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Target major muscle groups. When you're stretching, focus on your calves,
thighs, hips, lower back, neck and shoulders. Also stretch muscles and joints that
you routinely use at work or play.
Warm up first. Stretching muscles when they're cold increases your risk of injury,
including pulled muscles. Warm up by walking while gently pumping your arms, or
do a favorite exercise at low intensity for five minutes. Better yet, stretch after you
exercise — when your muscles are warm and more receptive to stretching.
One caveat: If you plan to stretch only after your workout, increase the intensity of
the activity more slowly than you would if you had stretched your muscles before
exercising.
Hold each stretch for at least 30 seconds. It takes time to lengthen tissues
safely. Hold your stretches for at least 30 seconds — and up to 60 seconds for a
really tight muscle or problem area. That can seem like a long time, so keep an
eye on the clock or your watch. Then repeat the stretch on the other side. For
most muscle groups, a single stretch is often enough if you hold it long enough.
Don't bounce. Bouncing as you stretch can cause small tears in the muscle.
These tears leave scar tissue as the muscle heals, which tightens the muscle even
further — making you less flexible and more prone to pain.
Focus on a pain-free stretch. Expect to feel tension while you're stretching. If it
hurts, you've gone too far. Back off to the point where you don't feel any pain,
then hold the stretch.
Relax and breathe freely. Don't hold your breath while you're stretching.
Benefits of Exercise
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Exercise improves your mood.
Exercise combats chronic diseases.
Exercise helps you manage your
weight.
Exercise strengthens your heart and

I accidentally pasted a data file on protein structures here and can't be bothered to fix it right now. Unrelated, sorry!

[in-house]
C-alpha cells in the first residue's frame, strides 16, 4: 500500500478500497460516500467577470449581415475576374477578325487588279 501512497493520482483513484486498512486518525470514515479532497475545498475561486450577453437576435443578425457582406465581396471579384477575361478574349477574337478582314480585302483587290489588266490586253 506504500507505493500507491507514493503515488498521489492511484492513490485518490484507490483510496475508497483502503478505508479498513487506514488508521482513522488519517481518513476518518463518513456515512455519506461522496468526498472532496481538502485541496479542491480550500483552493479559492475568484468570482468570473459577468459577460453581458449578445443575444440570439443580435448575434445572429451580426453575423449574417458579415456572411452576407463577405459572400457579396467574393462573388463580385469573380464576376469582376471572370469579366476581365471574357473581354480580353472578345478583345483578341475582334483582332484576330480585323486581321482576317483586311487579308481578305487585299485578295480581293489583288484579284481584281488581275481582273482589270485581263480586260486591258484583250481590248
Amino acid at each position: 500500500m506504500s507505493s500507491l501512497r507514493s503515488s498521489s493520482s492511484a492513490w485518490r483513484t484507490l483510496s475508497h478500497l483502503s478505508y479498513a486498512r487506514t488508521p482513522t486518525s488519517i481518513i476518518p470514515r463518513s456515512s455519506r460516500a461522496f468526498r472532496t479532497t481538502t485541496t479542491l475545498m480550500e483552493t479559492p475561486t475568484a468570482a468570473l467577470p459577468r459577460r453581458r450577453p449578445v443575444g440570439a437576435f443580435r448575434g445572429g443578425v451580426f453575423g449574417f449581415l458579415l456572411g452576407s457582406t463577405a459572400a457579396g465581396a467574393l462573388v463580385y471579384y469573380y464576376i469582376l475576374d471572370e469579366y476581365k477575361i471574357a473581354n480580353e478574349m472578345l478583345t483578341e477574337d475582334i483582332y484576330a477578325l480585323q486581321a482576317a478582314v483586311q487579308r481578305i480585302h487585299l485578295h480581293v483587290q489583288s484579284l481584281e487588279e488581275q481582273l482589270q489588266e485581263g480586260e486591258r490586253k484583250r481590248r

lungs
Exercise promotes better sleep.
Exercise can be — gasp — fun!
Body Mass Index
Measure your height in inches without shoes
 Measure your weight without shoes
 Use the BMI index chart to determine your BMI
BMI Categories:
Underweight = <18.5
Normal weight = 18.5-24.9
Overweight = 25-29.9
Obesity = BMI of 30 or greater
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Target Heart Rate
 Directions for calculating the target heart rate range:
First find your resting heart rate – Do this by taking your pulse for
ten seconds and timings that number by six.
Pulse(10secs) ______x6= Resting Heart Rate (RHR)=_________
Subtract your age from 220 ( this number estimates your
maximum heart rate)
Subtract your resting heart rate from the answer in step 1.
Multiply the answer in step 2 by 60% (.60)
Add your resting heart rate to the answer in step 3. This is your
low-end number in the target heart rate range.
To find your high-end number in the range, substitute 85% (.85)
Complete step 4 with your new answer
You know have a range from low 60% to high 85%
Low End
High End
220
-(
) age
=(
) Maximum heart rate
-(
) RHR
_____________________
=(
)
X 0.6
______________________
=(
)
+(
) RHR
_____________________
=(
) Low end of the target
heart rate range
220
-(
) age
=(
) Maximum heart rate
-(
) RHR
_____________________
=(
)
X 0.85
______________________
=(
)
+(
) RHR
_____________________
=(
) High end of the target
heart rate range
Low HR / 6=_________
High HR / 6 = _________